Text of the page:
And so we try to work with them over time to help them create a definition of success that is unique to them and that may be a combination of intrinsic definitions of success. So for instance, I do this work because I am passionate about children or I am passionate about defense of indigent folks or other intrinsic motivations for why they do what they do every day.
It’s also going to involve some extrinsic motivators, certainly for some making partner or making money or moving up within the organization, getting awards for their work, and then of course successful client outcomes. We all are lawyers because we want to help the clients that we serve and so what are successful client outcomes for those individuals.
And so, usually their definition of success is somewhere in the middle of all three. So if you think of all three as a Venn diagram usually the definition of professional success for most lawyers is going to fall somewhere where there is overlap of all three ideas.
And so once we have gotten to the point of identifying what success looks like, then we have to figure out well, how is this particular individual going to find that success and that’s where it looks different from individual to individual in those indicators of success.
For some, it’s as simple as I am just a resilient person and I am going to be able to muddle through the difficult days of practice. So resiliency is a common indicator of success that we see in lawyers.
For some, it’s the ability to be agile and nimble in their practice. We see that with great trial lawyers who are able to think on their feet and adapt trial strategy very quickly.
And for others, it may be about writing and research and being able to create cohesive argument from a ton of data and different facts.
So those are just three that come to mind, but for every individual, your indicator of success is going to be very different. And so that’s really where mentoring comes in and working with individuals to figure out what those indicators are going to be for them.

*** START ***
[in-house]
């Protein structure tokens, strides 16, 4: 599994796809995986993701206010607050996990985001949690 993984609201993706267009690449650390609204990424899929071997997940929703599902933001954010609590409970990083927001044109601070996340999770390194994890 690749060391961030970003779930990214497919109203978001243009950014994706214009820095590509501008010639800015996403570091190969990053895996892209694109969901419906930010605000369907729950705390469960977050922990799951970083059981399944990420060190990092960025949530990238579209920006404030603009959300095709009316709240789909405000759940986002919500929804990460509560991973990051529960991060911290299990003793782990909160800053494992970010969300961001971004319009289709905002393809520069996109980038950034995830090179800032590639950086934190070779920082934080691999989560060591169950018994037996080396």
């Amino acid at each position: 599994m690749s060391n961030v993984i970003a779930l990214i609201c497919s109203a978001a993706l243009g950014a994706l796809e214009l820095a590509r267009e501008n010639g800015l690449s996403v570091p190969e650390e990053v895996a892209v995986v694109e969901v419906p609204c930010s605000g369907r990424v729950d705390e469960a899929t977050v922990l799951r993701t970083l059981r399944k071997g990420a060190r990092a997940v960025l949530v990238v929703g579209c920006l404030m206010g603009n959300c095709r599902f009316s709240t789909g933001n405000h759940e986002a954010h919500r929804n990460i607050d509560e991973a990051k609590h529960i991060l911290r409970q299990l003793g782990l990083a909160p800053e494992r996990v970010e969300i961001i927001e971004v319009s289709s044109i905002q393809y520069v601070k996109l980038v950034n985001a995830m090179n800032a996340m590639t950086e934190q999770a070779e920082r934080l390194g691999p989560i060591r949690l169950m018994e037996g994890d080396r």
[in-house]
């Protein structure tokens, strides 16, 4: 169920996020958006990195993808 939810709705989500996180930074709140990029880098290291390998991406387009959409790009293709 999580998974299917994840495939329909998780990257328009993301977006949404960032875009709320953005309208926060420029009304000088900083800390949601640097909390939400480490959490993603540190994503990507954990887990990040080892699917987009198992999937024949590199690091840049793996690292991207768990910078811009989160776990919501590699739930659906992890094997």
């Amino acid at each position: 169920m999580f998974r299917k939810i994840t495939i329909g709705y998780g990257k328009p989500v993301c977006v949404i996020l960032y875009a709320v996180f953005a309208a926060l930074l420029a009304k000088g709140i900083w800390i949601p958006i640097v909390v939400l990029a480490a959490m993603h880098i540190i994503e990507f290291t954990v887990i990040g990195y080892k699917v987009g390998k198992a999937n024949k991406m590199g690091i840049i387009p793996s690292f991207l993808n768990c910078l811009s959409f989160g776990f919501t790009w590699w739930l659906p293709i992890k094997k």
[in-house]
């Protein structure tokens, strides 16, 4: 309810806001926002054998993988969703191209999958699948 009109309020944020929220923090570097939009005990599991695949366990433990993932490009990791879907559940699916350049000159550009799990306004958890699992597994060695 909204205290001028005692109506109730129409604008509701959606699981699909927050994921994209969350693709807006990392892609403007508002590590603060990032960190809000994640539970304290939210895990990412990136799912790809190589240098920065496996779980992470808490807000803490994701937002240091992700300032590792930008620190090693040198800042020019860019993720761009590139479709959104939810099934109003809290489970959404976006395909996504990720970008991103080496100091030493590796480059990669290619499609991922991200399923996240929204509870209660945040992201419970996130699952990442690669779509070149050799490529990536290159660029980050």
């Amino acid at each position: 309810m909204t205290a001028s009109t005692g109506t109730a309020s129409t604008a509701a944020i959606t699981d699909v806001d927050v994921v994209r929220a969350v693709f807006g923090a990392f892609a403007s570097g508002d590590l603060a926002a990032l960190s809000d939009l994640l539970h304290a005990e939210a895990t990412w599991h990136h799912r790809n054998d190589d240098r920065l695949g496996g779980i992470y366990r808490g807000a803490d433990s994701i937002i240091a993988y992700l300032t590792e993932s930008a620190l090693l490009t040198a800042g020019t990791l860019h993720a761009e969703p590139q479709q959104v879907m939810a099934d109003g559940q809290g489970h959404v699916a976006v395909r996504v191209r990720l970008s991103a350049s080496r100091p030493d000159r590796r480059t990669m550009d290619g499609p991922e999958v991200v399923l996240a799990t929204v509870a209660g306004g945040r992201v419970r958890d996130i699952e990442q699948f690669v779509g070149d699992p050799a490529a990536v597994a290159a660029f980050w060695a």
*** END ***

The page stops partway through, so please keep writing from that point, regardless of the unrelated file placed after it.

Tish Vincent: Ryann, what are some of the levels of mentoring available to your participants.
Ryann Peyton: Sure. So in the CAMP Program we have really worked hard to develop a program that provides mentoring at all levels of practice. Even though most of our work is with new lawyers in their first three years of practice, we have mentees in our program who have been practicing law for 25 plus years and everyone in between, because we really feel as though mentoring is something that is important to a legal career at all stages.
And so we offer a variety of different programs, also because we want to make sure that we are not creating a one-size-fits-all or moving walkway type of mentoring experience. So in our program anyone can take advantage of individual mentoring, so one-on-one traditional type of mentoring.
We also have group mentoring or peer-to-peer mentoring where we have mentoring circles that are focusing on different practice areas, different lifestyle issues; for instance, one for parents who are also lawyers.
We have coffee mentoring for folks who just need to have a cup of coffee with someone and pick their brain about whatever is going on in their practice.
And then we have a trial attorney mentoring program where we pair up a mentor and a mentee to co-counsel a case together, so that new lawyers are getting access to the courtroom as early as possible and getting great feedback, real-time feedback on their trial advocacy skills.
So we have really created a diverse program where folks can find any type of mentoring that they may need at any point in their practice.